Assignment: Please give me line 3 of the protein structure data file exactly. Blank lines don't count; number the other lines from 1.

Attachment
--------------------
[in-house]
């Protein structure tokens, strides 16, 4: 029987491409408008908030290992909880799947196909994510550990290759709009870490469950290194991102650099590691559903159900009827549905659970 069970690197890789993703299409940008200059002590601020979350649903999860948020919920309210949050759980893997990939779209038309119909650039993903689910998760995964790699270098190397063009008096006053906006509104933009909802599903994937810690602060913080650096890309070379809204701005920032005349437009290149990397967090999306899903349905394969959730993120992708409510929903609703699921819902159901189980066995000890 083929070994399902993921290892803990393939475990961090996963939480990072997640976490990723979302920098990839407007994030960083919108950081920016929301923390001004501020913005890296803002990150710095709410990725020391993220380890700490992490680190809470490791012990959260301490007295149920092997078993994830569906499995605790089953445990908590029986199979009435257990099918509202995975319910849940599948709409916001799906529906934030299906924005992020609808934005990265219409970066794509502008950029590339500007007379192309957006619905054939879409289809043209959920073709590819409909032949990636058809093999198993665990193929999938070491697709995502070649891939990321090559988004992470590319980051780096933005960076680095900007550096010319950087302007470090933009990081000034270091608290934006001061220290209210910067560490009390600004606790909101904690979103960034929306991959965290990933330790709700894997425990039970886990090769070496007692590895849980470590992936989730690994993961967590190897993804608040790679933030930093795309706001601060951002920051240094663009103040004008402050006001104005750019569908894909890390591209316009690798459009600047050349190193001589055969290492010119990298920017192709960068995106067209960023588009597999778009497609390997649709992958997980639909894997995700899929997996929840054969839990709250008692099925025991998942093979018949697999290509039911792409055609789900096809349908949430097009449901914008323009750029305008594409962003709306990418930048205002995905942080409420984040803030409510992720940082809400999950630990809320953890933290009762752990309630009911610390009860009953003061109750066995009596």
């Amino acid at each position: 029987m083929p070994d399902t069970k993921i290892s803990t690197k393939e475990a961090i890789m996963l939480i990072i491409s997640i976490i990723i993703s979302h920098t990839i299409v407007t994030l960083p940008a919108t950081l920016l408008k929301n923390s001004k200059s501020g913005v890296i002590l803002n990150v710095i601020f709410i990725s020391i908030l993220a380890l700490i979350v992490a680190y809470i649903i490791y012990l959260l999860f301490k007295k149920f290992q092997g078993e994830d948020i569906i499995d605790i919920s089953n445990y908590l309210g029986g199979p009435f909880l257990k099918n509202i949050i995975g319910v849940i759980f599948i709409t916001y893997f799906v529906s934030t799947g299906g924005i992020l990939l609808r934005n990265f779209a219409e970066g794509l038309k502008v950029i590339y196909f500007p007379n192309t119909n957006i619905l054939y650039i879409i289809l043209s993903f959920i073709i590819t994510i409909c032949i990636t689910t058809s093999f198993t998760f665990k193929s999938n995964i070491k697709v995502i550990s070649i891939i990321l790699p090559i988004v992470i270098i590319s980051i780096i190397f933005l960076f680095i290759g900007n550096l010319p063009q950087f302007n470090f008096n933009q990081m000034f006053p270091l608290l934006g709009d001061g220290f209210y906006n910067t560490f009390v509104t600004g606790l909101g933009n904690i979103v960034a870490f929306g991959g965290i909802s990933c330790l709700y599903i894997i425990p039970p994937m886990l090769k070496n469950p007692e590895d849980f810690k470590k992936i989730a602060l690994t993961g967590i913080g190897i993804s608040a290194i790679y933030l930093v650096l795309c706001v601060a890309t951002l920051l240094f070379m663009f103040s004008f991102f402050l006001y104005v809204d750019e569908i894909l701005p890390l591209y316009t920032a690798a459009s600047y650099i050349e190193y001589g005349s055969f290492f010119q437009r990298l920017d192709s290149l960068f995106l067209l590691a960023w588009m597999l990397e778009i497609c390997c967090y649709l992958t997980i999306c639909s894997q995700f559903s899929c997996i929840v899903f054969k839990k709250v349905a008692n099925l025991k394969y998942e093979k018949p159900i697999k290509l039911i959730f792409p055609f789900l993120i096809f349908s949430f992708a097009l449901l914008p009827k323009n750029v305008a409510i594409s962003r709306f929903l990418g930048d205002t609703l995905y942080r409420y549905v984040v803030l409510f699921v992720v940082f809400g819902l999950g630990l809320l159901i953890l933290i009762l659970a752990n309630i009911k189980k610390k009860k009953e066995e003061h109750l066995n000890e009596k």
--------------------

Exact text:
């Amino acid at each position: 029987m083929p070994d399902t069970k993921i290892s803990t690197k393939e475990a961090i890789m996963l939480i990072i491409s997640i976490i990723i993703s979302h920098t990839i299409v407007t994030l960083p940008a919108t950081l920016l408008k929301n923390s001004k200059s501020g913005v890296i002590l803002n990150v710095i601020f709410i990725s020391i908030l993220a380890l700490i979350v992490a680190y809470i649903i490791y012990l959260l999860f301490k007295k149920f290992q092997g078993e994830d948020i569906i499995d605790i919920s089953n445990y908590l309210g029986g199979p009435f909880l257990k099918n509202i949050i995975g319910v849940i759980f599948i709409t916001y893997f799906v529906s934030t799947g299906g924005i992020l990939l609808r934005n990265f779209a219409e970066g794509l038309k502008v950029i590339y196909f500007p007379n192309t119909n957006i619905l054939y650039i879409i289809l043209s993903f959920i073709i590819t994510i409909c032949i990636t689910t058809s093999f198993t998760f665990k193929s999938n995964i070491k697709v995502i550990s070649i891939i990321l790699p090559i988004v992470i270098i590319s980051i780096i190397f933005l960076f680095i290759g900007n550096l010319p063009q950087f302007n470090f008096n933009q990081m000034f006053p270091l608290l934006g709009d001061g220290f209210y906006n910067t560490f009390v509104t600004g606790l909101g933009n904690i979103v960034a870490f929306g991959g965290i909802s990933c330790l709700y599903i894997i425990p039970p994937m886990l090769k070496n469950p007692e590895d849980f810690k470590k992936i989730a602060l690994t993961g967590i913080g190897i993804s608040a290194i790679y933030l930093v650096l795309c706001v601060a890309t951002l920051l240094f070379m663009f103040s004008f991102f402050l006001y104005v809204d750019e569908i894909l701005p890390l591209y316009t920032a690798a459009s600047y650099i050349e190193y001589g005349s055969f290492f010119q437009r990298l920017d192709s290149l960068f995106l067209l590691a960023w588009m597999l990397e778009i497609c390997c967090y649709l992958t997980i999306c639909s894997q995700f559903s899929c997996i929840v899903f054969k839990k709250v349905a008692n099925l025991k394969y998942e093979k018949p159900i697999k290509l039911i959730f792409p055609f789900l993120i096809f349908s949430f992708a097009l449901l914008p009827k323009n750029v305008a409510i594409s962003r709306f929903l990418g930048d205002t609703l995905y942080r409420y549905v984040v803030l409510f699921v992720v940082f809400g819902l999950g630990l809320l159901i953890l933290i009762l659970a752990n309630i009911k189980k610390k009860k009953e066995e003061h109750l066995n000890e009596k």